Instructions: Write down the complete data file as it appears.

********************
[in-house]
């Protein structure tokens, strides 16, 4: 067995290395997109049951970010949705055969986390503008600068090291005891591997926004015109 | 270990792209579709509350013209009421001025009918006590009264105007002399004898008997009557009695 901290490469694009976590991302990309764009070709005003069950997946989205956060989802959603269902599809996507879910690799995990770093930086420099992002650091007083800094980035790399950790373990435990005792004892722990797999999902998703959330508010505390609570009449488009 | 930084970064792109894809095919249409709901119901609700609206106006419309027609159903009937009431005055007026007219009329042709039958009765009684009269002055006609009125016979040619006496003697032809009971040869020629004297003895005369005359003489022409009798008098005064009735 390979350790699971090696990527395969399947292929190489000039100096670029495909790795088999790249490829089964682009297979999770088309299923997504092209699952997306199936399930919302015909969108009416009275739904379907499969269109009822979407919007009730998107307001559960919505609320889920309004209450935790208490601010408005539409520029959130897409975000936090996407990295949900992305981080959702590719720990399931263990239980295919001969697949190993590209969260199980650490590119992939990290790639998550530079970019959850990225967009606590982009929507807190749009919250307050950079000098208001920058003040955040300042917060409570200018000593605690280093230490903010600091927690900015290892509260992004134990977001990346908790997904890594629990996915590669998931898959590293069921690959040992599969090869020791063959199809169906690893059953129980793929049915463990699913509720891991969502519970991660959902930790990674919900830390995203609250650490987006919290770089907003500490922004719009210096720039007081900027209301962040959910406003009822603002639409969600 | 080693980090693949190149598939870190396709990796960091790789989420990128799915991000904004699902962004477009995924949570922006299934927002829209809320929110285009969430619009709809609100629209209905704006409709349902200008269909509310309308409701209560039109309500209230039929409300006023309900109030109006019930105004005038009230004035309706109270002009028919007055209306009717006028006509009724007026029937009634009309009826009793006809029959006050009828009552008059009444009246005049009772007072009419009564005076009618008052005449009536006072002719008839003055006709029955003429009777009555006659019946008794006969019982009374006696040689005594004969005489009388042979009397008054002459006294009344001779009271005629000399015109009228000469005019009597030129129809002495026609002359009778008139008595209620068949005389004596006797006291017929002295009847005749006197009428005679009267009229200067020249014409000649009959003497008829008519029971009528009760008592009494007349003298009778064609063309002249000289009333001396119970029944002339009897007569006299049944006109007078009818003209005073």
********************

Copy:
[in-house]
């Protein structure tokens, strides 16, 4: 067995290395997109049951970010949705055969986390503008600068090291005891591997926004015109 | 270990792209579709509350013209009421001025009918006590009264105007002399004898008997009557009695 901290490469694009976590991302990309764009070709005003069950997946989205956060989802959603269902599809996507879910690799995990770093930086420099992002650091007083800094980035790399950790373990435990005792004892722990797999999902998703959330508010505390609570009449488009 | 930084970064792109894809095919249409709901119901609700609206106006419309027609159903009937009431005055007026007219009329042709039958009765009684009269002055006609009125016979040619006496003697032809009971040869020629004297003895005369005359003489022409009798008098005064009735 390979350790699971090696990527395969399947292929190489000039100096670029495909790795088999790249490829089964682009297979999770088309299923997504092209699952997306199936399930919302015909969108009416009275739904379907499969269109009822979407919007009730998107307001559960919505609320889920309004209450935790208490601010408005539409520029959130897409975000936090996407990295949900992305981080959702590719720990399931263990239980295919001969697949190993590209969260199980650490590119992939990290790639998550530079970019959850990225967009606590982009929507807190749009919250307050950079000098208001920058003040955040300042917060409570200018000593605690280093230490903010600091927690900015290892509260992004134990977001990346908790997904890594629990996915590669998931898959590293069921690959040992599969090869020791063959199809169906690893059953129980793929049915463990699913509720891991969502519970991660959902930790990674919900830390995203609250650490987006919290770089907003500490922004719009210096720039007081900027209301962040959910406003009822603002639409969600 | 080693980090693949190149598939870190396709990796960091790789989420990128799915991000904004699902962004477009995924949570922006299934927002829209809320929110285009969430619009709809609100629209209905704006409709349902200008269909509310309308409701209560039109309500209230039929409300006023309900109030109006019930105004005038009230004035309706109270002009028919007055209306009717006028006509009724007026029937009634009309009826009793006809029959006050009828009552008059009444009246005049009772007072009419009564005076009618008052005449009536006072002719008839003055006709029955003429009777009555006659019946008794006969019982009374006696040689005594004969005489009388042979009397008054002459006294009344001779009271005629000399015109009228000469005019009597030129129809002495026609002359009778008139008595209620068949005389004596006797006291017929002295009847005749006197009428005679009267009229200067020249014409000649009959003497008829008519029971009528009760008592009494007349003298009778064609063309002249000289009333001396119970029944002339009897007569006299049944006109007078009818003209005073």